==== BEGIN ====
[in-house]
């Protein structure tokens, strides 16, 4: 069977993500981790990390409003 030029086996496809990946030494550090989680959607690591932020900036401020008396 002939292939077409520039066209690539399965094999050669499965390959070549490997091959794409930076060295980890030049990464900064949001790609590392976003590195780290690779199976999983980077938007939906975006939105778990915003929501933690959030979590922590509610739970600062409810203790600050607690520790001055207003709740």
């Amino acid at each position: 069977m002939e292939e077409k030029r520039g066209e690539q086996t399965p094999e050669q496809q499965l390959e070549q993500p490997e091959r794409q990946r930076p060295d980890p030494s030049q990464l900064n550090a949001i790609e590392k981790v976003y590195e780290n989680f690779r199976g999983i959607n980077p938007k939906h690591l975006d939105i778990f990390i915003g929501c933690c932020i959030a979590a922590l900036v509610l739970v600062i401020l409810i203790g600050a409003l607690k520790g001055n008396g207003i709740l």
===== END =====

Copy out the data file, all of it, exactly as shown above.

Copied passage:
[in-house]
């Protein structure tokens, strides 16, 4: 069977993500981790990390409003 030029086996496809990946030494550090989680959607690591932020900036401020008396 002939292939077409520039066209690539399965094999050669499965390959070549490997091959794409930076060295980890030049990464900064949001790609590392976003590195780290690779199976999983980077938007939906975006939105778990915003929501933690959030979590922590509610739970600062409810203790600050607690520790001055207003709740």
């Amino acid at each position: 069977m002939e292939e077409k030029r520039g066209e690539q086996t399965p094999e050669q496809q499965l390959e070549q993500p490997e091959r794409q990946r930076p060295d980890p030494s030049q990464l900064n550090a949001i790609e590392k981790v976003y590195e780290n989680f690779r199976g999983i959607n980077p938007k939906h690591l975006d939105i778990f990390i915003g929501c933690c932020i959030a979590a922590l900036v509610l739970v600062i401020l409810i203790g600050a409003l607690k520790g001055n008396g207003i709740l």